England Women's World Cup success is a lesson for the men

For the first time in 25 years England are in a World Cup semi-final – how did they do it?

World Cup
(Image credit: 2015 Getty Images)

England are just 90 minutes away from a first appearance in a football World Cup final for 49 years after the women's team beat the hosts Canada in the Women's World Cup to secure a place in the last four of the tournament – the first time an English team has made it that far since the men's side in 1990, a quarter of a century ago.

"The 1966 side might stand alone as the most revered in English history but, in the football boom that followed the 1990 semi-final, there is an argument that the legacy of Sir Bobby Robson's team was equally significant," says Jeremy Wilson in the Daily Telegraph. "The hope for the women's game is that events in Canada will provide a similar, game-changing, catalyst."

It may already have done so, says Louise Taylor of The Guardian. The 2-1 win over the host nation in front of a crowd of 54,000 in Vancouver, attracted a TV audience of 1.6 million people in the UK, even though the game did not kick off until 12.30am on Sunday.

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The match "promises to be a breakthrough moment for the female game in England", she says.

The 2-1 win over Canada came courtesy of goals from Jodie Taylor and Lucy Bronze, but that is only half the story. The 'Lionesses' also showed determination and character as the hosts, cheered on by a partisan crowd, searched for an equaliser.

"England are not the most technically gifted team in this tournament but they have an extraordinary unity of purpose," says Taylor. And they benefit from "a lack of ego-fuelled internal politicking, a willingness to sacrifice personal glory for the squad's wider good and a refusal to succumb to boredom or homesickness".

It's a stark contrast to their male counterparts. "Theirs is a mindset conspicuous by its absence in all too many of the country's equivalent male teams and has invested England with a long-craved credibility... Talk about a wake-up call for the pampered ensembles managed by Roy Hodgson and Gareth Southgate."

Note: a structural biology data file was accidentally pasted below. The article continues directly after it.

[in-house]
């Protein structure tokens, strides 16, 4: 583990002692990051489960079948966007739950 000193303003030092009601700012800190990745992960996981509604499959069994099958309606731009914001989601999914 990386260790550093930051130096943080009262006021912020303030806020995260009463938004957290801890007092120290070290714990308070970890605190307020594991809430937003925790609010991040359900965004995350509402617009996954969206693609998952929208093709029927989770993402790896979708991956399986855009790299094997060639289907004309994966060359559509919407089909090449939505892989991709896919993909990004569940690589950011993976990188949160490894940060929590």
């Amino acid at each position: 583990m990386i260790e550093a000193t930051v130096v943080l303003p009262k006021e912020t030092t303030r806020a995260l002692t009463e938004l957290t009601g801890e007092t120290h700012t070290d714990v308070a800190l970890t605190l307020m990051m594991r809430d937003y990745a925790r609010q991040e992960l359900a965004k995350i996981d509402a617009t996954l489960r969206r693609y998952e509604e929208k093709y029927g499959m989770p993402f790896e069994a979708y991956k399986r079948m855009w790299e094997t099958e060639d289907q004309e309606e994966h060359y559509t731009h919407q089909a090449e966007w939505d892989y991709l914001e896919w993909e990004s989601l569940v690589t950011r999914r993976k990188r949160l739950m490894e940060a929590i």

Even the sceptics are being won over. Former England player Jamie Redknapp, writing in the Daily Mail, admitted his view of women's football had been stereotypical. "Poor goalkeepers, weak players, goals from mistakes, a lack of interest."

But he says the result against Canada "should make us all take notice, not just for the victory but for the football they played".

"They have galvanised interest and we all want to know if they can keep the feel-good factor going. They're certainly making a better fist of it than the men's senior team."

Their success is no accident, says Carrie Dunn in The Times. "Reaching a World Cup semi-final is a groundbreaking achievement but just reward for a complete revamp of elite women's football in England.

"The FA's commitment to funding and promoting the England team, including offering central contracts to govern international commitments, is admirable and is particularly noteworthy during this tournament when it has become clear that so many countries continue to neglect their women's teams."

So what are the chances of England making the final?

England face Japan in the semi-final, and they are "very much the tournament's Barcelona", warns Louise Taylor of the Guardian. "Their blend of improvisation and incision promises to offer a realistic litmus test of England's potential."

Possession has been England's achilles heel and they are likely to get even less of it that usual against Japan, who are also the reigning World Cup champions.

England play Japan on Wednesday night, coverage begins at 11.20pm on BBC, kick-off at midnight

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